Madeleine Verhovsek, MD, is an associate professor in the Department of Pathology and Molecular Medicine at McMaster University.
What should be the diagnostic approach to lymphopenia of undetermined etiology?
Lymphopenia is a very tricky one because it can be present for so many reasons. Probably the most common ones that we see are someone who has had a virus and the lymphocyte count goes down after the virus, or someone who just has other medical issues—they’re malnourished, someone who is frail and elderly. Those are often the causes of lymphopenia.
It requires some clinical judgment. We need to decide: do we feel confident that we have an explanation for the lymphopenia? If we feel confident that we have an explanation and also if the patient is looking very well, is not having any infections—those are all good reasons that we don’t need to necessarily jump into very extensive investigations.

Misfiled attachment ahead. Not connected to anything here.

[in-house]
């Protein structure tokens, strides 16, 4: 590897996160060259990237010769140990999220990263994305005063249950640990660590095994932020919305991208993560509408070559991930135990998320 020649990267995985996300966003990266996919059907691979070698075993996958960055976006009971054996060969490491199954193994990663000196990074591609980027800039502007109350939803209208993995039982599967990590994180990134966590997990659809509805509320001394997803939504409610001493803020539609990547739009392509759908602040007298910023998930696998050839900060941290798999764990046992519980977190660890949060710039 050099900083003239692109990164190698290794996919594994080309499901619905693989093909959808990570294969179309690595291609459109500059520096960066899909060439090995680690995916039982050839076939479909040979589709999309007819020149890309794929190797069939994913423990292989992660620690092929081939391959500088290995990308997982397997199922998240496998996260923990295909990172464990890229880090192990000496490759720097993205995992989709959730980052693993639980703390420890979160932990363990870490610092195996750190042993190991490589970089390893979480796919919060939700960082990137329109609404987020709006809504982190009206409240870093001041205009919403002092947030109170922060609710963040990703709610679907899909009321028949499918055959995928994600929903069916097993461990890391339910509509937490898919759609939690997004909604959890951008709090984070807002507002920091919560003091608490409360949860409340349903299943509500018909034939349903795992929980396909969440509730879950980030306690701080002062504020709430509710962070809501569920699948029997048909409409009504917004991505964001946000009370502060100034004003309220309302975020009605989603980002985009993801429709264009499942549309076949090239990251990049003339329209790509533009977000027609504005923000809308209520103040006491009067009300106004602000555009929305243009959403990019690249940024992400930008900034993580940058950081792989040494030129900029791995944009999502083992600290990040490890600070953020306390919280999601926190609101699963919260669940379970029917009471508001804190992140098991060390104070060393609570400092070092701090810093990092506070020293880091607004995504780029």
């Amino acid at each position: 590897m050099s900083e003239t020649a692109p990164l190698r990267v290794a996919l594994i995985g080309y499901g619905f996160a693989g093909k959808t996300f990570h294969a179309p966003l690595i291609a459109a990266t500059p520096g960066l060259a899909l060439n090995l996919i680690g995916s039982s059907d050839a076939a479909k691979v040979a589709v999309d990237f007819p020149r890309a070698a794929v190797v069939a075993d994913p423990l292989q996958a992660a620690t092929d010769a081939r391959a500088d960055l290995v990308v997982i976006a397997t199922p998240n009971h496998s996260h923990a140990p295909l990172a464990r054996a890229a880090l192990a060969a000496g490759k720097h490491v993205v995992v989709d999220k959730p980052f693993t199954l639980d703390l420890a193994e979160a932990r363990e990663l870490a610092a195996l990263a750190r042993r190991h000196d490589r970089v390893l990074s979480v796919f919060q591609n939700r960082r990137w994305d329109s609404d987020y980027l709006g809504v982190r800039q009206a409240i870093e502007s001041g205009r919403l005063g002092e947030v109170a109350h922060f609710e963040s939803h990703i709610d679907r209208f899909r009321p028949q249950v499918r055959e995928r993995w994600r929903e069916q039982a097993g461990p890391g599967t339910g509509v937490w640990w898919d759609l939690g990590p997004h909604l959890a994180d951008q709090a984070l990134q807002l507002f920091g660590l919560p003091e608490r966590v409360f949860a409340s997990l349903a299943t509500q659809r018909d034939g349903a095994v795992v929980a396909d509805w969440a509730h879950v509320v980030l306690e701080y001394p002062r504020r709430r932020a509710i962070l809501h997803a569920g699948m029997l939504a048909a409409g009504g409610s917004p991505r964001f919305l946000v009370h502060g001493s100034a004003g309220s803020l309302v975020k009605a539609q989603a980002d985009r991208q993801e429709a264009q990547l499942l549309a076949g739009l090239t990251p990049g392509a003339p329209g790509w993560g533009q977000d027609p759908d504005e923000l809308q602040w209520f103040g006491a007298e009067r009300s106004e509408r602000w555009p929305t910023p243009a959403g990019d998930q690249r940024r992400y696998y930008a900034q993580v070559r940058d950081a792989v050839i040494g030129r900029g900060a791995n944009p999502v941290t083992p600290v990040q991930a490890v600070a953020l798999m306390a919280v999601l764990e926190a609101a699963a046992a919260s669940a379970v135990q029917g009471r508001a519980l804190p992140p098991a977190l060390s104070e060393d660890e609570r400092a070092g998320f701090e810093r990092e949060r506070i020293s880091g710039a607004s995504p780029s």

On the flip side, if the patient is medically unwell, if they’re sick, if they have an illness, if they’re demonstrating any features, for example, of chronic viral hepatitis, HIV, or other undiagnosed either infectious or noninfectious illness, also if the patient has had recurrent or severe infections in the past—that may be a marker of them having an inherited immunodeficiency. Those are all reasons why we would want to take it very seriously, make sure that we get to the bottom of the case, so that we can maybe take action to correct whatever the underlying problem is.